"Left to Tell: A Story of Forgiveness in Rwanda"
Underwritten by Peter C. Cook
Immaculée Ilibagiza is a living example of faith put into action. Immaculée’s life was transformed dramatically in 1994 during the Rwanda genocide when she and seven other women huddled silently together in a cramped bathroom of a local pastor’s house for 91 days. Immaculée entered the bathroom a young university student with a loving family weighing 110 pounds. She emerged from the bathroom weighing 65 pounds only to find that her whole family (with the exception of one brother who had been studying out of the country) had been brutally murdered.
Prior to going into hiding, Immaculée’s father, a devout Catholic, gave her a set of rosary beads. Immaculée started her ordeal in extreme anger for the circumstances she found herself in. After a short period of time, she realized that her resentment was eating her alive. Rather than succumbing to the rage that she felt, Immaculée instead turned to prayer. She began to pray the rosary that her father had given her as a way of drowning out the negativity that was building up inside her. Immaculée found solace and peace in prayer and began to pray from the time she opened her eyes in the morning to the time she closed her eyes at night. Through prayer, she eventually found it impossible to not forgive her tormentors.
Immaculée learned English while in the bathroom and against all odds and emerged to find a job at the United Nations. She has come face to face with the killer of her mother and her brother and said the unthinkable, “I forgive you.” Immaculée has stared down a man with a machete in his hand threatening to kill her without wavering in her faith.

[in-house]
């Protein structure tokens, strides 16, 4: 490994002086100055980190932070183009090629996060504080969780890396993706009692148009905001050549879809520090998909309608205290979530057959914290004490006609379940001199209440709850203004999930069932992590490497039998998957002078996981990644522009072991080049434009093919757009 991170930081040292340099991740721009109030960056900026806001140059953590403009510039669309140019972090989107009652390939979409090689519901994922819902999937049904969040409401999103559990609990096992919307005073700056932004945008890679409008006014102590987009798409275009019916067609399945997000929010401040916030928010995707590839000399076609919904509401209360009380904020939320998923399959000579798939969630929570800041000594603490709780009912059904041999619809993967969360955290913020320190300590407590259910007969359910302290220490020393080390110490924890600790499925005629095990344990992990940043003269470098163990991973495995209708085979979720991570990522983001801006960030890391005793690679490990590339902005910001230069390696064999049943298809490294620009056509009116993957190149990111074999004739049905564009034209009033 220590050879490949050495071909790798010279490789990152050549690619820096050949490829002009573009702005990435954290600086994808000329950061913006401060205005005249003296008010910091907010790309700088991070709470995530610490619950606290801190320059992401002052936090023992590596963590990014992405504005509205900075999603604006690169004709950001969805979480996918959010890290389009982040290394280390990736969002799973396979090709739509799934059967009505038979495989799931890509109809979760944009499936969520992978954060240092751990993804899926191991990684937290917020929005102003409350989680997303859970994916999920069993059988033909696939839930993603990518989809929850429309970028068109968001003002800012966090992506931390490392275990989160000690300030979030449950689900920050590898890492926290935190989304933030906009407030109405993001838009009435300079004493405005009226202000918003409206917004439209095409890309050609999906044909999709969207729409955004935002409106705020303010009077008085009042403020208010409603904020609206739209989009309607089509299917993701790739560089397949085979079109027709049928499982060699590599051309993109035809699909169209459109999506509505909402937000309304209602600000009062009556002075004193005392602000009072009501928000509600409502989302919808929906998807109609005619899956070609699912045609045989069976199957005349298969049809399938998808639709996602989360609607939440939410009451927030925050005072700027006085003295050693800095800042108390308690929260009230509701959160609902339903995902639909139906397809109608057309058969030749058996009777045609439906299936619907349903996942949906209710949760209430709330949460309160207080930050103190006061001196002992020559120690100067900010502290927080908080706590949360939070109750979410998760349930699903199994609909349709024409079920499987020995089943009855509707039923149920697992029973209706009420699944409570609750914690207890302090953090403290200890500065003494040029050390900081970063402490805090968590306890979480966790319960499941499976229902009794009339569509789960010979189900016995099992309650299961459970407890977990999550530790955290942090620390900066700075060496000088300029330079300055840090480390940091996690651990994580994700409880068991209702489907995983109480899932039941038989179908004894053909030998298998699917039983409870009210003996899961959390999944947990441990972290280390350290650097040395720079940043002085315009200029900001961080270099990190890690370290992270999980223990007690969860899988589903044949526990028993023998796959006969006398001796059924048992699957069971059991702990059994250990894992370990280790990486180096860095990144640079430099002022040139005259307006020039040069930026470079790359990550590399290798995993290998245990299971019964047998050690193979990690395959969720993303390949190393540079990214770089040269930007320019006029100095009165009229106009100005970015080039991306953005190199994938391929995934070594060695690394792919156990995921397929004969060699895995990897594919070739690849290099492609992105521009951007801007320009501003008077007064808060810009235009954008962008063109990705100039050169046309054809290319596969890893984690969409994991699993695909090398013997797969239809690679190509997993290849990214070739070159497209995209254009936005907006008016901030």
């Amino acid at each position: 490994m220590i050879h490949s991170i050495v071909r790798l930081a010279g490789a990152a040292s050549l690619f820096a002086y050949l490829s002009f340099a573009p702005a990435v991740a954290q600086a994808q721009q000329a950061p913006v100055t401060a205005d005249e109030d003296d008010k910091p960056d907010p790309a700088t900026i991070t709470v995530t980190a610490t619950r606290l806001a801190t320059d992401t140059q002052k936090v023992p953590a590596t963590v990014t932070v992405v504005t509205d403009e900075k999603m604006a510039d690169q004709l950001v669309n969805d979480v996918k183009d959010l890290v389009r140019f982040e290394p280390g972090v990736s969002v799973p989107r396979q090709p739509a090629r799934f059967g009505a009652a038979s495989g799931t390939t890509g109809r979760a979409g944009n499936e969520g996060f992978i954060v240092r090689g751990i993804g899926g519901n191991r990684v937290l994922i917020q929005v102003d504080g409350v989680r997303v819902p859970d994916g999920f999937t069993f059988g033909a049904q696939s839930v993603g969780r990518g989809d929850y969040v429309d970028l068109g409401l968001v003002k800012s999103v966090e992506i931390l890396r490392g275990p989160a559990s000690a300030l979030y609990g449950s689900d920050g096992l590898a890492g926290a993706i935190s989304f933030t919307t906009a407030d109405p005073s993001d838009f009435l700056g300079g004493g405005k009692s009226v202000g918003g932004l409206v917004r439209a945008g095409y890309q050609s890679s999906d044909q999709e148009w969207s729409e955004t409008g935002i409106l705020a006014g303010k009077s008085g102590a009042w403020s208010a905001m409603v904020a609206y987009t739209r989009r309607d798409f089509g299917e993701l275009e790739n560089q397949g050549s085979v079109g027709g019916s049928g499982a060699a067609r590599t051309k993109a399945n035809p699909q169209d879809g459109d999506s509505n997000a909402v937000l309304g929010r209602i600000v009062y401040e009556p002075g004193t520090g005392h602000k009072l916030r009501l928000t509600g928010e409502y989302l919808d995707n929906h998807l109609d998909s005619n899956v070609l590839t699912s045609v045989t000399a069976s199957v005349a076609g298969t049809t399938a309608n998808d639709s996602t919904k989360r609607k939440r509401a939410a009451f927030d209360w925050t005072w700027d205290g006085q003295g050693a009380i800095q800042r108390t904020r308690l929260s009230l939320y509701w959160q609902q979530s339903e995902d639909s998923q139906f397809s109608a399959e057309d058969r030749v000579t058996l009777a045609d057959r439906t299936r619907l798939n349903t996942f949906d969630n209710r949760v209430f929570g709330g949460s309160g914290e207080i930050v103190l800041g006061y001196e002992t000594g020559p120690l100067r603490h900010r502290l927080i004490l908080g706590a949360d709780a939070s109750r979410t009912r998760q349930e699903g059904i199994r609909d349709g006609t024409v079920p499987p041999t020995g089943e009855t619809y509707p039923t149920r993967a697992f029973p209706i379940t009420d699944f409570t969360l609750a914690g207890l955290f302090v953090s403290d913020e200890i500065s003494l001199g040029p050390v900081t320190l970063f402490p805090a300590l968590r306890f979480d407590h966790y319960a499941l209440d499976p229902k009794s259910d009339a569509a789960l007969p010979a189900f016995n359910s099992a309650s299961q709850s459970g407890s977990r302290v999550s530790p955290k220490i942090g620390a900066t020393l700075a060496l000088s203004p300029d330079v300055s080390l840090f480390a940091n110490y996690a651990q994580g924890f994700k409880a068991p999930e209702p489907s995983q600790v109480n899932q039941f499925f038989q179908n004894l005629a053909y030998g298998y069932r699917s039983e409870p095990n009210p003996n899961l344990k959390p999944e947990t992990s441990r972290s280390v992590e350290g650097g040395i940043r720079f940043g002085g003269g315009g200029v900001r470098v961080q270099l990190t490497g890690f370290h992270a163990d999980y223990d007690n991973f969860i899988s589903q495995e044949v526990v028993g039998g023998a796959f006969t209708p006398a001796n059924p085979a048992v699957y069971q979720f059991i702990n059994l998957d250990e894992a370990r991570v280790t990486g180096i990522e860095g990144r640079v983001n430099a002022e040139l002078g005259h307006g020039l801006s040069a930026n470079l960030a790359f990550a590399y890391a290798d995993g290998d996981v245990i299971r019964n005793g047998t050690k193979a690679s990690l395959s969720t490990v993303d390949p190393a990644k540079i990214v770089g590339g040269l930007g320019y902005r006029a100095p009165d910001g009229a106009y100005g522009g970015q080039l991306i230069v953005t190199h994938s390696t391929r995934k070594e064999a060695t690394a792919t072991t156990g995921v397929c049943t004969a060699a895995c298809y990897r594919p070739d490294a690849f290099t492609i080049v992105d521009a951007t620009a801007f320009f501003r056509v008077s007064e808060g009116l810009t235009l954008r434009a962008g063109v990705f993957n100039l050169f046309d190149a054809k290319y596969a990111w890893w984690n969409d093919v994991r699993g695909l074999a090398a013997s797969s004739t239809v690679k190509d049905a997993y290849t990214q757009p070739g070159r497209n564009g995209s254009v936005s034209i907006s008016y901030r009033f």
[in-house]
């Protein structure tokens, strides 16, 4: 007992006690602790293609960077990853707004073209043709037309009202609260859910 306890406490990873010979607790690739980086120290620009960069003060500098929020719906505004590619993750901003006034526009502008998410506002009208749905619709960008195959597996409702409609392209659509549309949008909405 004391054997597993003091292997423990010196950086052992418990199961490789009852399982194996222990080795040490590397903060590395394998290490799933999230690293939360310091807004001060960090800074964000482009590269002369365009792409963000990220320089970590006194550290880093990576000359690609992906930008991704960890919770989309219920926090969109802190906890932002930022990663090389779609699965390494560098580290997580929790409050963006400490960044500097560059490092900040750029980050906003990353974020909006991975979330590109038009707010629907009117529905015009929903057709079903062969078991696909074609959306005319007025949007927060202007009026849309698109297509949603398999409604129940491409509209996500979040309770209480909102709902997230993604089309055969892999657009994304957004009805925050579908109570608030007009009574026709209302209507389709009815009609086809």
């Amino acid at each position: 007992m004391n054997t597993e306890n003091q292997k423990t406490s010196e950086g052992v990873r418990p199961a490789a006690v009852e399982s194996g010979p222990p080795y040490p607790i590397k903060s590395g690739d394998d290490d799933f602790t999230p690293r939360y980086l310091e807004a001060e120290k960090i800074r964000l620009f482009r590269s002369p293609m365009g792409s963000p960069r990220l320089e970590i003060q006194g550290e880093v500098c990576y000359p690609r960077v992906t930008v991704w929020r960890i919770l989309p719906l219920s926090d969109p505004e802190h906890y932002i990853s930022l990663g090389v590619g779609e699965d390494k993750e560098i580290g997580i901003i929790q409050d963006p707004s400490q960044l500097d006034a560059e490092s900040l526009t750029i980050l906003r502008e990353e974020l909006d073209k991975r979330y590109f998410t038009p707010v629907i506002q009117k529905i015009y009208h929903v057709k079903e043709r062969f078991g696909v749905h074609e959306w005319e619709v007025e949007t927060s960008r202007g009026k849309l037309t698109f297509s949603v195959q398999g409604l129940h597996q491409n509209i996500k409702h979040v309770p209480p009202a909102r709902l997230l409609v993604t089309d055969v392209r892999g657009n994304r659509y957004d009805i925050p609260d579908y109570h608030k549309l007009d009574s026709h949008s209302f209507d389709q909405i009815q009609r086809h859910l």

In 1998 Immaculée emigrated to the United States where she continued her work with the United Nations. During her time at the United Nations she saw the impact that her story had on her co-workers and friends and she felt compelled to write it all down. Three days after writing her manuscript she met best selling author Dr. Wayne Dyer who within minutes of meeting her offered to help her publish her book. Dyer is quoted as saying, “There is something much more than charisma at work here - Immaculée not only writes and speaks about unconditional love and forgiveness, but she radiates it wherever she goes.”
Immaculée’s first book, “Left to Tell” was released in March of 2006. “Left to Tell” quickly became a New York Times best seller. Today “Left to Tell” has been translated into fifteen languages worldwide. Immaculée’s story has also been made into a documentary titled “The Diary of Immaculée”. Immaculée has appeared on 60 Minutes and been featured on CNN, EWTN, Aljazeera, and many other domestic and international networks. She was also recently featured in Michael Collopy’s “Architects of Peace” a project which includes Mother Teresa, Jimmy Carter, Nelson Mandela, and the Dalai Lama.
Immaculée has received honorary doctoral degrees from The University of Notre Dame and Saint John’s University. She has been recognized and honored with numerous humanitarian awards including: The Mahatma Gandhi International Award for Reconciliation and Peace 2007; a finalist as one of Belifnet.com’s “Most Inspiring People of the Year 2006”, American Legacy's Women of Strength & Courage Award, and a Christopher Award, “affirming the highest values of human spirit.” “Left to Tell” has been chosen as Outreach Magazine’s selection for “Best Outreach Testimony/Biography Resource of 2007”. Villanova University has chosen “Left to Tell” for their 2007-2008 “One Book Program” which makes “Left to Tell” mandatory reading for 6,000 students.
Immaculée recently hosted a documentary titled “Ready to Forgive, An African Story of Grace” which focuses on the Acholi people of Northern Uganda and their desire to forgive their tormentors. The project was sponsored by The Evangelical Lutheran Church of America and is being broadcast on NBC and the Hallmark Channel. Immaculée is currently in negotiations to begin work on a major motion picture about her story.